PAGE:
Reviewed by: Deepak Raja
Deepa Ganesh

This biographical work on the towering Hindustani vocalist, Gangubai Hangal (1913-2009), is based on a series of visits the author made to the diva’s home, and extensive interviews with people close to her subject. The author’s discovery of this extraordinary personality spans a period of four years (2005-2009).

Reviewed by: Deepak Raja
Gary Michael Tartakov

It is a common perception that Art and Disadvantage do not go together. The disadvantaged do not have the time for Art or any such creative activity. The pursuit of creative activity is a privilege for the advantaged or those who have the resources and the time to learn and practise their art.

Reviewed by: Krishna Swamy Dara
Laila El-Haddad

Much has been written and spoken about as well as protested against the brutality of Israel’s occupation over the Palestinian territories. However, Palestinian freelance journalist, Laila El-Haddad’s honest account of being a wife, mother, daughter and simply a Palestinian under occupation exposes the reader to a reality incomprehensible beyond the boundaries of the separation wall.

Reviewed by: Kanchi Gupta
Sara Pilot

The Fear That Stalks, a product of a conference organized by CEQUIN in collaboration with UNDP and NCW, speaks to the complicated nature and multifaceted dimensions of gender-based violence in public spaces. This excellent collection of nine essays spread over three hundred pages anticipates some of the debates on sexual violence that resounded in the streets of Delhi in the winter of 2012.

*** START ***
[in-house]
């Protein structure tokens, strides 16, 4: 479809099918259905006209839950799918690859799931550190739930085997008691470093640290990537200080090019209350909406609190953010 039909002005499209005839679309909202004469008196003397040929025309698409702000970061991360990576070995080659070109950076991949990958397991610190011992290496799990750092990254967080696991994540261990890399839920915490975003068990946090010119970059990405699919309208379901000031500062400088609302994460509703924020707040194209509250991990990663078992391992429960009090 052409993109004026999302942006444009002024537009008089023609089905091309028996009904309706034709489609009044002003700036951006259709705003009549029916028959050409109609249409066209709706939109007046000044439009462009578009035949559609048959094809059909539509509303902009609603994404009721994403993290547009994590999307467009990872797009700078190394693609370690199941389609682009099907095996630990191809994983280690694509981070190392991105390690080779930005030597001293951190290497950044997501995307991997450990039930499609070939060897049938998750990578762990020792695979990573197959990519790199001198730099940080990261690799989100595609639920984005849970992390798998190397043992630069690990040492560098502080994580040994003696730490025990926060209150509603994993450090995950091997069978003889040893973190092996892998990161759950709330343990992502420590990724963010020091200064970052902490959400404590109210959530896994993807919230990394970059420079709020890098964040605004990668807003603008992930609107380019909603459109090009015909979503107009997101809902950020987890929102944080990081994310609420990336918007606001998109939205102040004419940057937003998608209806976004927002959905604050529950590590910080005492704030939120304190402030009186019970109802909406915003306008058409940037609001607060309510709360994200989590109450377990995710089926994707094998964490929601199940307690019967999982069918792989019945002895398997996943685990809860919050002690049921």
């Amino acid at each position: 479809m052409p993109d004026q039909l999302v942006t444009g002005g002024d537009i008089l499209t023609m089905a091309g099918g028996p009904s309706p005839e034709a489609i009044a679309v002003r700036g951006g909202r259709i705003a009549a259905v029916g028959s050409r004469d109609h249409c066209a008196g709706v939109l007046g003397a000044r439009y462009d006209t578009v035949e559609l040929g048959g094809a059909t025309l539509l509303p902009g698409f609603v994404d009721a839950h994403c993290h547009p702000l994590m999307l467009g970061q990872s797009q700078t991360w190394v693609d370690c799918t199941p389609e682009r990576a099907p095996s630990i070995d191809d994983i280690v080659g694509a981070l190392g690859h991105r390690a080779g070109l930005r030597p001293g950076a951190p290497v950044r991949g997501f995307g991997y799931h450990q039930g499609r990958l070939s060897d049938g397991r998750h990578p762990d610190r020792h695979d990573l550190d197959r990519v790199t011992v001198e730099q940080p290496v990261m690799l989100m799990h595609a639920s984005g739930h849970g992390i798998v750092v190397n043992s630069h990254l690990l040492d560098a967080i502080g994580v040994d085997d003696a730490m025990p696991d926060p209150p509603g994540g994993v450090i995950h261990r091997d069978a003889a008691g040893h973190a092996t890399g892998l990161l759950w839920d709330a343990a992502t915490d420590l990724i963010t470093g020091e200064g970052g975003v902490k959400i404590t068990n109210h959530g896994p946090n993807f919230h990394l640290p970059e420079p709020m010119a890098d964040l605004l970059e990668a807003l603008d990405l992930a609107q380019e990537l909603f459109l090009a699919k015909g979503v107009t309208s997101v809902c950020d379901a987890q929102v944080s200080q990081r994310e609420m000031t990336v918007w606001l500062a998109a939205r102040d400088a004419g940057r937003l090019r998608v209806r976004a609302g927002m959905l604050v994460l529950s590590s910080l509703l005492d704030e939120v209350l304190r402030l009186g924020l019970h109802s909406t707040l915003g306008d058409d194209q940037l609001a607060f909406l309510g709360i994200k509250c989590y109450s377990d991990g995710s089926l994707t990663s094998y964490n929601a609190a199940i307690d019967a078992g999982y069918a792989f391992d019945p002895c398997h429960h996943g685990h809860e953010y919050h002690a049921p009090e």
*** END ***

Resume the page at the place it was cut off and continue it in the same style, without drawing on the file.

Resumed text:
Reviewed by: Pratiksha Baxi
Bidyut Chakrabarty

1990s was the era of great transformation in the history of Indian politics. Since then no single party won a majority in the national polls until and this phase is largely known as the ‘post-Congress era’. Coalition politics is a result of rise of regional parties on agendas of national importance.

Reviewed by: Md Irfan
C. Christine Fair

The volume is an invaluable collection theoretically bound together with a thoughtful Introduction and a concluding chapter that generalizes the findings of the cross national research.  It attends to one of the fiercely debated questions in security establishments and amongst strategic thinkers across the world as to who should police insurgencies…

Reviewed by: Ajay K. Mehra
Happymon Jacob

The Modi-Sharif meeting in Delhi on 27 May, following the swearing-in ceremony and the subsequent debate on the relevance of Article 370 brought J&K briefly back into public debate. India and Pakistan have, since then, reverted to their domestic preoccupations—developmental and governance issues in India; the military operations in FATA to tackle terrorism in the aftermath of the TTP attack on Karachi airport in Pakistan.

Reviewed by: T.C.A. Rangachari
Jean Law de Lauriston

When I was asked to review this translation of a Mughal memoir, my reasons, at least I believe, were very different from that of the translator of the volume. The memoir is a narrative of the events of a part of the eighteenth century and translated from ‘Original’ French to English.

Reviewed by: Meena Bhargava
Amles Tripathi

The importance of the book under review is not just that it remembers the nationalist movement at a time when it appeared to have been forgotten, but also tells us how to remember the nationalist movement. Chronologically speaking, reflections on the nationalist movement have gone through four stages.

Reviewed by: Salil Misra